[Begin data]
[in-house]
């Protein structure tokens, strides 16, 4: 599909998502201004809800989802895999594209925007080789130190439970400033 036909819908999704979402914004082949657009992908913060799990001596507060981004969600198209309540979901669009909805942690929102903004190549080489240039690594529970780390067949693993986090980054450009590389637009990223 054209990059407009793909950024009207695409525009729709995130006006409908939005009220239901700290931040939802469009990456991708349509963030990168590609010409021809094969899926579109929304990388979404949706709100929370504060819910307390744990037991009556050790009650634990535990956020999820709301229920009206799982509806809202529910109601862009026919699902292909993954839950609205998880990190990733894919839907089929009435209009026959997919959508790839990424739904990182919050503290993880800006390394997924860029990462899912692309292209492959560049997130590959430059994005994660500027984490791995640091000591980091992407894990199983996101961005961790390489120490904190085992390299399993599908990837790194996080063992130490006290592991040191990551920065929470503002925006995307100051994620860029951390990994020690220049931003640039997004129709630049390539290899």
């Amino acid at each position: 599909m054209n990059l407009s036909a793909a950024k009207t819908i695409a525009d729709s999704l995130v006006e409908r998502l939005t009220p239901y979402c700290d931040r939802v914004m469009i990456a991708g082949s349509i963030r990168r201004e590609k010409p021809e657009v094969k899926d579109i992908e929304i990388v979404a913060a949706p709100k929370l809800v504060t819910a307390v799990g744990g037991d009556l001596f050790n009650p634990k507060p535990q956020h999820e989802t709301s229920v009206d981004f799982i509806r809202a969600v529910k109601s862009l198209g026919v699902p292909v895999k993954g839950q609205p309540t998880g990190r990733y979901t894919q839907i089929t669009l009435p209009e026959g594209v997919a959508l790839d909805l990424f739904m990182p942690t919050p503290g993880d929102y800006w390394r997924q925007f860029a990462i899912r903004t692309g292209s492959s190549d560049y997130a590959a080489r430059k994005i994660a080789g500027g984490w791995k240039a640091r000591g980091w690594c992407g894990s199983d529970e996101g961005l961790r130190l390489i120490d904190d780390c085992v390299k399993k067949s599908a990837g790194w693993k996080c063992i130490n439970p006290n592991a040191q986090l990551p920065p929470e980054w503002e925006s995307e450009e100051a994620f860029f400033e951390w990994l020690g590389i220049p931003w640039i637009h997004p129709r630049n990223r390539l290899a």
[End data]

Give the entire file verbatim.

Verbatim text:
[in-house]
């Protein structure tokens, strides 16, 4: 599909998502201004809800989802895999594209925007080789130190439970400033 036909819908999704979402914004082949657009992908913060799990001596507060981004969600198209309540979901669009909805942690929102903004190549080489240039690594529970780390067949693993986090980054450009590389637009990223 054209990059407009793909950024009207695409525009729709995130006006409908939005009220239901700290931040939802469009990456991708349509963030990168590609010409021809094969899926579109929304990388979404949706709100929370504060819910307390744990037991009556050790009650634990535990956020999820709301229920009206799982509806809202529910109601862009026919699902292909993954839950609205998880990190990733894919839907089929009435209009026959997919959508790839990424739904990182919050503290993880800006390394997924860029990462899912692309292209492959560049997130590959430059994005994660500027984490791995640091000591980091992407894990199983996101961005961790390489120490904190085992390299399993599908990837790194996080063992130490006290592991040191990551920065929470503002925006995307100051994620860029951390990994020690220049931003640039997004129709630049390539290899």
């Amino acid at each position: 599909m054209n990059l407009s036909a793909a950024k009207t819908i695409a525009d729709s999704l995130v006006e409908r998502l939005t009220p239901y979402c700290d931040r939802v914004m469009i990456a991708g082949s349509i963030r990168r201004e590609k010409p021809e657009v094969k899926d579109i992908e929304i990388v979404a913060a949706p709100k929370l809800v504060t819910a307390v799990g744990g037991d009556l001596f050790n009650p634990k507060p535990q956020h999820e989802t709301s229920v009206d981004f799982i509806r809202a969600v529910k109601s862009l198209g026919v699902p292909v895999k993954g839950q609205p309540t998880g990190r990733y979901t894919q839907i089929t669009l009435p209009e026959g594209v997919a959508l790839d909805l990424f739904m990182p942690t919050p503290g993880d929102y800006w390394r997924q925007f860029a990462i899912r903004t692309g292209s492959s190549d560049y997130a590959a080489r430059k994005i994660a080789g500027g984490w791995k240039a640091r000591g980091w690594c992407g894990s199983d529970e996101g961005l961790r130190l390489i120490d904190d780390c085992v390299k399993k067949s599908a990837g790194w693993k996080c063992i130490n439970p006290n592991a040191q986090l990551p920065p929470e980054w503002e925006s995307e450009e100051a994620f860029f400033e951390w990994l020690g590389i220049p931003w640039i637009h997004p129709r630049n990223r390539l290899a």